The Entanglement of the Times
It’s the time of the year when the “Merry Christmas” and “Happy Holidays” debate rises like a star in the East.
Christians defend their conviction, affirming the true reason for the season, the birth of Jesus Christ.
Other religions and non-religious people assert the diversity of the festivities and want their belief or unbelief to receive an equal portion of mention in the celebrations. After all, there are approximately 29 other key religious dates recognised by seven other religions over a period of six weeks, Christmas being just one of them, somewhere in the middle.
And all the while, the capitalist retail industry gloats as oodles of cash (and in some instances plastic money, not real money) gets spent by one and all, regardless of their precepts.
Other religions regard the Christian’s attempts at keeping Christ in Christmas as a vain assertion that their beliefs are the Truth, while Christians themselves feel that their attempts are in vain as more and more people concede and accept the “Happy Holidays” substitute.
A fundamental fact that adds even more discord is that Jesus Christ was not born on 25 December. His real birthdate is unknown.
Due to this technicality, there are some Christians who do not celebrate Christmas. Others say that it has been commercialized, and the true significance of celebrating the Saviour’s birth has been lost, so they withdraw into a holy huddle and wait for the day to pass.
The sharing of gifts is a tradition passed on from the three kings or three wise men that brought gifts to the baby Jesus as He lay in the manger.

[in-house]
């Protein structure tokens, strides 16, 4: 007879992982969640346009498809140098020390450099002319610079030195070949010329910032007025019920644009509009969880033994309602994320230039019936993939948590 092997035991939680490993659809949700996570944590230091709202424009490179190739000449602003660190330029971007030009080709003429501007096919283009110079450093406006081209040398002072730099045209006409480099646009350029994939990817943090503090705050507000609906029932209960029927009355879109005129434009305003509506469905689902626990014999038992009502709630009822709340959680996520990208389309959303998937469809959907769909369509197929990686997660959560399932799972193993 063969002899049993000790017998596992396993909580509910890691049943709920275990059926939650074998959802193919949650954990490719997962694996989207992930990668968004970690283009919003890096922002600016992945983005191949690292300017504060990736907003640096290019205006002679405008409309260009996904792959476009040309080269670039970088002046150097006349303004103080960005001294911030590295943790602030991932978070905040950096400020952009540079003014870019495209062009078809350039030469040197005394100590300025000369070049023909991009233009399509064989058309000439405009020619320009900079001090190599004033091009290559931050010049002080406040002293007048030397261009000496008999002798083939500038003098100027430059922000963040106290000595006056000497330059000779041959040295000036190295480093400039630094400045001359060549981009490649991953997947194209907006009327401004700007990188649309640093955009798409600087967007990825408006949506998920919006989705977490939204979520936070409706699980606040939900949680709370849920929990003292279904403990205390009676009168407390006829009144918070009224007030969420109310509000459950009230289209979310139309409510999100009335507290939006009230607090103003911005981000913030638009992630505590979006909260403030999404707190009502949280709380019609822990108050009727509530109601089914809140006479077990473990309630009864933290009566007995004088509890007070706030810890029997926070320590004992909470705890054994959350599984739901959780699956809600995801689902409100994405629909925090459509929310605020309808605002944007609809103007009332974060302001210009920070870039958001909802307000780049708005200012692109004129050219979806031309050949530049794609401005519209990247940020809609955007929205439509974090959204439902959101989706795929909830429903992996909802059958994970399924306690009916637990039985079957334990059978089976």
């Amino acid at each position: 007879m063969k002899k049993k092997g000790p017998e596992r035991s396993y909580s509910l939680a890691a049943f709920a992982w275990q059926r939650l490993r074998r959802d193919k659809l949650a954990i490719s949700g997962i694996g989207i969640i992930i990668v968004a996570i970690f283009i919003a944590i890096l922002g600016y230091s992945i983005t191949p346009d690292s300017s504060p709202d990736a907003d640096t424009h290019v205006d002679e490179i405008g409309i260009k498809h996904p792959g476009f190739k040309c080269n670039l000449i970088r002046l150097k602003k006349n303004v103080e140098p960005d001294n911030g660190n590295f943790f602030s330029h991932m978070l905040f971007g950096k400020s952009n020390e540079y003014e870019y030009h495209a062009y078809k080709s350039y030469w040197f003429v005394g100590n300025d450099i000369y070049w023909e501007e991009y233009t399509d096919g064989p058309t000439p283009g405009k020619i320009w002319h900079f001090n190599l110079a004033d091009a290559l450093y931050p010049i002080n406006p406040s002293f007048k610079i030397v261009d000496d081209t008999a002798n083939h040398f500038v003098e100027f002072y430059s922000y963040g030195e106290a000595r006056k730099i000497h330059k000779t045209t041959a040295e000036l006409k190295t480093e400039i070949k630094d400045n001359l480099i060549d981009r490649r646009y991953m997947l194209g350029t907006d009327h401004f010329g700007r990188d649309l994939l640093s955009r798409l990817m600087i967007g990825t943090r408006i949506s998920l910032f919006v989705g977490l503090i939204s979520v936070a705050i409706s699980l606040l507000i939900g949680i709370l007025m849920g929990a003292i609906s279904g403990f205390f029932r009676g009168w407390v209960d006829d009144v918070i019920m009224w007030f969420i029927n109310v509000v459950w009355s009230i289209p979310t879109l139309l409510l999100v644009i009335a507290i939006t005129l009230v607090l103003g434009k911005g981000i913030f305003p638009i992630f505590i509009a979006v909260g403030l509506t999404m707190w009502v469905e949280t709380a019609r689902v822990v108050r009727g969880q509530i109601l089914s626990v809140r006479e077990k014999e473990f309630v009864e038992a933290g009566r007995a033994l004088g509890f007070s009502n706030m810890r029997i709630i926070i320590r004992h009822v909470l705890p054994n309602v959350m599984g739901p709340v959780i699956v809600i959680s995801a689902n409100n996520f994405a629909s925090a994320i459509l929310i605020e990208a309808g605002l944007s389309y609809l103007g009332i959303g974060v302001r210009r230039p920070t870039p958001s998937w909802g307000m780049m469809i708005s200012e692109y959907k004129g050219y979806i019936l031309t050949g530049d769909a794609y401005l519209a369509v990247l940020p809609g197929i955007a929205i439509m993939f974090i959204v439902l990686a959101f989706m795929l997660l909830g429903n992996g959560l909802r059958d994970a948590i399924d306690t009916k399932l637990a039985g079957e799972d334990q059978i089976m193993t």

The Christmas tree with all its tinsel and baubles bears no relevance to the Christian commemoration whatsoever. The closest symbolism may be the star or the angel that adorns the top because, on that very first Christmas, there was a star that lead the wise men to the manger, and a host of angels appeared in the sky.
Christmas festivities have become an entanglement of Christian and non-Christian symbolism.
The true essence of Hope, Peace, and Joy seem to have been swallowed up by the tinsel, the carnal desire to overindulge, and the disputes about whose holiday it is.
I wonder what God thinks when He watches us:
• The Christians who choose not to celebrate.
• The Christians who are caught up in the covetous need for material things.
• The unbeliever who enjoys the holiday, the gifts, and the food, regardless of the “who and why” behind it all.
• The other religions or non-believers who shout louder every year, “It’s not about Christ. It’s not Christmas. It’s Xmas. The ones who choose to remove the Man who is central to the celebrations and rather introduce a wishy-washy, neutral celebration that will not offend or convict anyone.
I imagine that in heaven, God says to His Son, “Does it hurt you to see the way that your birth has been distorted? Does it distress you to see how the Day has divided men into so many opposing factions?”
And Jesus says, “Father, man will always find something to squabble about. We knew that would happen when we created him to have the freedom to reason and to choose. Their debate about my birth does not concern me. I care more that they get the facts straight about my death and resurrection. Therein lies their eternal hope.”